19th International Symposium CIPA 2003, Antalya, Turkey

  • tion, which could serve as a basis for the physical reconstruc-tion. Using our data, a first model (1:200) has already been cre-ated while a statue at 1/10 of the original size should be builtand displayed in the Afghanistan Museum in Switzerland. Thenthis model will be used to study materials and constructiontechniques to be applied for the final reconstruction at full size.Originally our interest in the computer reconstruction of theGreat Buddha was a purely scientific one. We planned to in-vestigate if such an object could be reconstructed fully auto-matically using just amateur images taken from the Internetwith photogrammetric methods [Gruen et al., 2002]. In this casethe main scientific challenge lies in the facts that no typicalphotogrammetric information (as interior and exterior orienta-tion parameters) about these images is available and that exist-ing automated image analysis techniques will most probablyfail under the given circumstances. After learning about the ef-forts to actually rebuild the Great Buddha we decided to get in-volved in that project beyond a purely scientific approach andto contribute as much as we could with our technology to thesuccess of the work. We generated different versions of theBuddha, depending on which algorithms and images were used:Internet, tourist and metric images [Gruen et al., 2003]. The re-sults extracted from the Internet and tourist images served onlyfor scientific purposes. The physical reconstruction should bebased on a 3D computer model derived from the three metricimages. These photographs were acquired in Bamiyan in 1970by Prof. Kostka, Technical University of Graz [Kostka, 1974].They form the basis for a very precise, reliable and detailed re-construction with an accuracy of 1-2 cm in relative position andwith an object resolution of about 5 cm. In order to achievethese values we had to apply manual image measurements, asthe automatic procedures could not extract all the fine details.In this paper we only present the results of the computer recon-struction obtained with the three metric images. For a more de-tailed technical description of the digital photogrammetric pro-cedures on all the data sets, we refer to [Gruen et al., 2002,2003].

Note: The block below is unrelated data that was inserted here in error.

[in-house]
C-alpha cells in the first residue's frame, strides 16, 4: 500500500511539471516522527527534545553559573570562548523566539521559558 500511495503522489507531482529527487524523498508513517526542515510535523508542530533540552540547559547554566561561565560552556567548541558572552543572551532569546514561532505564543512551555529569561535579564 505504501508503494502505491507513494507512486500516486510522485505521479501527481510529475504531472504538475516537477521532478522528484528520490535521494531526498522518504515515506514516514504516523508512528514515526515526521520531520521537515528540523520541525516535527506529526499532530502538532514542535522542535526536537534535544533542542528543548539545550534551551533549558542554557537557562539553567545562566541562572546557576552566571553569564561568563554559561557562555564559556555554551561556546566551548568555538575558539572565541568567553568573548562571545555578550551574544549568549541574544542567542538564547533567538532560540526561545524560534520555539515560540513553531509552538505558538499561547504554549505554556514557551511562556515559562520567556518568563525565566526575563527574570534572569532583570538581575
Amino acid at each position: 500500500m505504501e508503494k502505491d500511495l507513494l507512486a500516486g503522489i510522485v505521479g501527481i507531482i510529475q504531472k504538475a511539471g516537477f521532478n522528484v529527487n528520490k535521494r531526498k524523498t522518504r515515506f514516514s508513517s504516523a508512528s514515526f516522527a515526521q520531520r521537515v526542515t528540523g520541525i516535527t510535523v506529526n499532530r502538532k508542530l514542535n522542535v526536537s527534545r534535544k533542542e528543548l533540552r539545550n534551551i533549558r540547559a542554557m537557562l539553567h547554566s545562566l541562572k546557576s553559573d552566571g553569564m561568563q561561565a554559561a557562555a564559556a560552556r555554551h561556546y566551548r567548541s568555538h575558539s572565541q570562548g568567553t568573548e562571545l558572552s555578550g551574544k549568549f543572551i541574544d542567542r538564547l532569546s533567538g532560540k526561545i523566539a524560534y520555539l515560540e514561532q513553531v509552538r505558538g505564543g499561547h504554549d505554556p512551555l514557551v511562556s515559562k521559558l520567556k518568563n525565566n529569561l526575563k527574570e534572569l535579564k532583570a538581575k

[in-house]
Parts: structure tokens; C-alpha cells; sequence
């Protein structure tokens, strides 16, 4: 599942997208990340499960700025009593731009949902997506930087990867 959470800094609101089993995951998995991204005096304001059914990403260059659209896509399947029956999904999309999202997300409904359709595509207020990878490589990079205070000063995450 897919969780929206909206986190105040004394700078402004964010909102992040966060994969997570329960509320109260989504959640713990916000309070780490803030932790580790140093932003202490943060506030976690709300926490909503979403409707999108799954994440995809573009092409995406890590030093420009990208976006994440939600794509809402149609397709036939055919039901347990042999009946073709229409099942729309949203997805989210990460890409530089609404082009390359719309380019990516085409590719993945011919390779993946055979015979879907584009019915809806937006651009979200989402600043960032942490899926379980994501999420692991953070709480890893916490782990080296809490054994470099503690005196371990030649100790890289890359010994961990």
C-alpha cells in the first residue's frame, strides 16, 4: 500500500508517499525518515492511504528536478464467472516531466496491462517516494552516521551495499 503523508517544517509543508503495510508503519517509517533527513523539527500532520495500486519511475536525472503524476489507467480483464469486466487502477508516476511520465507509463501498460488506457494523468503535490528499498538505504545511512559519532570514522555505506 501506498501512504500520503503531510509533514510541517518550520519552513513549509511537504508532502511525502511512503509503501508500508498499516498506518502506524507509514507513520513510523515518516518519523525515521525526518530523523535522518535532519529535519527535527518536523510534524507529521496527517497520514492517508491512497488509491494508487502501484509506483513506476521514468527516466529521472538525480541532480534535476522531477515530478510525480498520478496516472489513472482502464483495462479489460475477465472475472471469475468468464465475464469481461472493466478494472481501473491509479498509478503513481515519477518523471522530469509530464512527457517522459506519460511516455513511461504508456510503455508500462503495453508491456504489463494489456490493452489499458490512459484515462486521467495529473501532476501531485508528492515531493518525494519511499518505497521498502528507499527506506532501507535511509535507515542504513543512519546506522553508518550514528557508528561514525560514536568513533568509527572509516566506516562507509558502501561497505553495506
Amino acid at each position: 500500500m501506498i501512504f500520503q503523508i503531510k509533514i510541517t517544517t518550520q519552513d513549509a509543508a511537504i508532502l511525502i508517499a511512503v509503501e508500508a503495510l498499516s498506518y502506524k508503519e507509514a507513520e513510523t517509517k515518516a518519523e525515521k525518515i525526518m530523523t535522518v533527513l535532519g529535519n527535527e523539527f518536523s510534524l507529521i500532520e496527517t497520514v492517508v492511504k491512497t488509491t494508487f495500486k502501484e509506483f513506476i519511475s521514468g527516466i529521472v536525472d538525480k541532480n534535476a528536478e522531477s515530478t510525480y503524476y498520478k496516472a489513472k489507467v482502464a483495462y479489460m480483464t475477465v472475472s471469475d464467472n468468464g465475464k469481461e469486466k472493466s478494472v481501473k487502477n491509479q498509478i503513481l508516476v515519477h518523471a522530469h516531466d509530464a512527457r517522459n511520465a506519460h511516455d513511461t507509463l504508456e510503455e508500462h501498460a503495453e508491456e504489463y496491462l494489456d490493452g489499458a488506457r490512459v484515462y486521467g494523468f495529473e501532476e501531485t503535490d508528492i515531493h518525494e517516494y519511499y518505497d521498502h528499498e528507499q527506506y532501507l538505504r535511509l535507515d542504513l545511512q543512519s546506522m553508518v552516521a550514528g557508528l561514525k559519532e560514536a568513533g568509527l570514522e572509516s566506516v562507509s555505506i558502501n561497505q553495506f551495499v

2. THE METRIC IMAGES

    The metric images were acquired with a TAF camera[Finsterwalder et al., 1968], a photo-theodolit camera thatacquires photos on 13x18 cm glass plates. The original photoswere scanned by Vexcel Imaging Inc with the ULTRA SCAN5000 at a resolution of 10 micron. The final digitized imagesresulted in 16930 x 12700 pixels each (Figure 3). Theiracquisition procedure (Figure 4, left) is known as well as theinterior parameters of the camera [Kostka, 1974].

    Figure 3: The three metric images acquired by Kostka in 1970.

    3. PHOTOGRAMMETRIC PROCESSING

    The photogrammetric reconstruction process consists of: phototriangulation (calibration, orientation and bundle

    adjustment), image coordinate measurement (automatic matching or

    manual procedure) and point cloud generation, modeling, i.e. surface generation and texture mapping for

    photo-realistic visualization.

    3.1 Phototriangulation

    A contour plot of the big statue, done by Prof. Kostka [Kostka,1974], is also available (20 cm isolines, scale 1:100). From thisplot some control points could be measured and used for thephototriangulation. Then, using the information in [Kostka,1974] and the control points, we achieved the first ap-proximations of the exterior and interior orientation parameters.The final orientation of the images is achieved using a bundleadjustment [Gruen et al., 2002] (Figure 4).

    Figure 4: The acquisition procedure (left) and the recovered

    camera positions after the bundle adjustment (right).

    3.2 Image coordinate measurement and point cloudgeneration

    Image measurements are performed with automated and manualprocedures. We first applied a commercial package (VirtuoZo)and then our self-developed matching software for theautomated reconstruction of the statue. But, at the end, we usedmanual measurements to get a very precise, reliable anddetailed 3D model of the Buddha.